Though Painkiller is not going forward at The CW, The Hollywood Reporter reported that Warner Bros. Television will be shopping the spinoff around to other potential homes, noting that “HBO Max could be a possible destination” for the series. Fans, however, should understand that there’s no guarantee that HBO Max will immediately pick up Painkiller to series just because the streaming service and Warner Bros. Television are both under WarnerMedia.
In the potential Painkiller spinoff, the titular character, who also goes by the name Khalil Payne (Jordan Calloway), leaves Freeland City after being used as a weapon by Tobias Whale, Agent Odell, and the shadowy ASA. Ridden with the guilt of his troubled past, Khalil heads to Akashic Valley to find peace. “But peace never comes easy for men with pasts like his,” reads a portion of the logline for the project. “As his violent, destructive history crashes his idyllic new beginning, Khalil is thrust back into action with a new mission – bring justice where he once gave out punishment – but to do that, he will first have to deal with and harness his darker side.”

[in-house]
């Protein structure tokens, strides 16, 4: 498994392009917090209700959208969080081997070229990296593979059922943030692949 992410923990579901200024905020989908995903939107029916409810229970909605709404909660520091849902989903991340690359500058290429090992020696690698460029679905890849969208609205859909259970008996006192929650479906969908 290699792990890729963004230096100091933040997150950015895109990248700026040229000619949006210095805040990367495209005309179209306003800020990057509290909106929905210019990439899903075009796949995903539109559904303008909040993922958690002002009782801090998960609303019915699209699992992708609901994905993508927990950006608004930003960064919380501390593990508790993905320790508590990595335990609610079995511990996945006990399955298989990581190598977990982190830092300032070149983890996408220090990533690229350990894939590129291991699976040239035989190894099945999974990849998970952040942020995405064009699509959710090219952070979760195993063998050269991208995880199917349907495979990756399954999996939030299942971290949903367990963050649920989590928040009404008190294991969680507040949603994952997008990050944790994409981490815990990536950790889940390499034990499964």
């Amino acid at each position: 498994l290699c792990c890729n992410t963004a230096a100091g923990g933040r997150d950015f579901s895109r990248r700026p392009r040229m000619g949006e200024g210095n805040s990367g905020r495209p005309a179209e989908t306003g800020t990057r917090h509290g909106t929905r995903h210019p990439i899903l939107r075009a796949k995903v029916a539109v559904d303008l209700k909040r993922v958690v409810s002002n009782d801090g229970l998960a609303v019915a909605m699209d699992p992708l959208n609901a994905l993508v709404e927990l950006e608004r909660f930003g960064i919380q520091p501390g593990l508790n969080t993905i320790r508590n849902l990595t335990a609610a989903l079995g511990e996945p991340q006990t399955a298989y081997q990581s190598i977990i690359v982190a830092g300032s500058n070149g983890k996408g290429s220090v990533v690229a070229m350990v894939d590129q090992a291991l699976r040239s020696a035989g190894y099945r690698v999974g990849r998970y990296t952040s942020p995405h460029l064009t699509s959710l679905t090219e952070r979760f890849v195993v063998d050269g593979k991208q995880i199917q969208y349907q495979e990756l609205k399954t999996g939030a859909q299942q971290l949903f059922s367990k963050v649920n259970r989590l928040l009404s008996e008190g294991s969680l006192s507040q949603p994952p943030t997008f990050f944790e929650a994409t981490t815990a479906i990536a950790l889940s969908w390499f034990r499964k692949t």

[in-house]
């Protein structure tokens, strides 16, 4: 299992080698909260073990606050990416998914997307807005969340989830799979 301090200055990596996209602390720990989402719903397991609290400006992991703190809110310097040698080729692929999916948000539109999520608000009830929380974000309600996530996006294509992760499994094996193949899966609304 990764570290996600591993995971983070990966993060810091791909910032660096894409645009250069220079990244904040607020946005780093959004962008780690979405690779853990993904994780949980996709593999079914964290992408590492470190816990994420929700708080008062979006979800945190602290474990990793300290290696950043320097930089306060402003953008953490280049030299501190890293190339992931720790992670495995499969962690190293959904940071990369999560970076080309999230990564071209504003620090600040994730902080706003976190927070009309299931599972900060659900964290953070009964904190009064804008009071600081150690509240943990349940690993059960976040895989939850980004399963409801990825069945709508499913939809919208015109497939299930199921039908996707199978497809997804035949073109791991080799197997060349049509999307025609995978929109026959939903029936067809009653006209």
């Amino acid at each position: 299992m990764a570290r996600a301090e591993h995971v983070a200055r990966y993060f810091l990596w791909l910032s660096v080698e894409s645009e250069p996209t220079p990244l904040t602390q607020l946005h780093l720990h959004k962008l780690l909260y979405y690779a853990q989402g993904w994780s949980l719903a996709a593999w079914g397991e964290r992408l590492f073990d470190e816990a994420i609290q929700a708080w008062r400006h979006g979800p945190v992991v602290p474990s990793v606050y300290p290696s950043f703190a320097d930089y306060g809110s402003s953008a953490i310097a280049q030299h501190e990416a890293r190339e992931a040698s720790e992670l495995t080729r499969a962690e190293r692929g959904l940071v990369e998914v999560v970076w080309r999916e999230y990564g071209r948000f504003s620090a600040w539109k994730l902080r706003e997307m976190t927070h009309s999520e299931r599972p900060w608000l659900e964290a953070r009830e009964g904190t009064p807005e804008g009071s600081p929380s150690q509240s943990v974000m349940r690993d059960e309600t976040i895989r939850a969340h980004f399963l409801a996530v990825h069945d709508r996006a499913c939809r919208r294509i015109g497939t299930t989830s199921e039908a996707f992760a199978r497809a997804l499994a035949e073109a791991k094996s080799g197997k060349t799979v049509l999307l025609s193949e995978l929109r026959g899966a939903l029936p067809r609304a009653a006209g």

Shortly after it was revealed that The CW didn’t pick up Painkiller to series, Calloway took to Instagram to confirm the news to his followers.
“Painkiller will not be going forward, so let’s rip that band-aid off now,” he said in his IGTV post, in which he also thanked the fans, cast members, The CW, and WarnerMedia for “affording me the opportunity to even do a spinoff.”
“Doing this project has been nothing less than a blessing,” added the 30-year-old actor. “I can’t put into words how grateful I am – from the experiences I’ve learned to the relationships I’ve made. It’s been a blast, it’s been phenomenal.”
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Should another network or streamer pick up Painkiller to series, Calloway will costar with Sibongile Mlambo as Maya, Alexander Hodge as Philky, and James Roch as cousin Donald. Black Lightning showrunner Salim Akil will write, exec produce, and direct the spinoff.
Akil recently said that that he plans to examine the duality of Black men in Painkiller. “With Khalil what I’m trying to explore, I think I take myself a little bit too seriously, but what I’m trying to explore is the duality of a lot of African-American men,” he recently told ComicBook.com. “In one regard, you want to be the American dream. You want to be that participant in American culture, but at the same time, you’re always seen as the other. And within yourself, what you’re trying to do is become whole. You’re trying to become a whole person. And there’s always something that separates you from the whole. There’s always a reminder of what separates you from the, be it police brutality, the lack of jobs, lack of concern about the violence in your community.”
The planted pilot for Painkiller aired last month as the seventh episode of Black Lightning’s fourth and final season.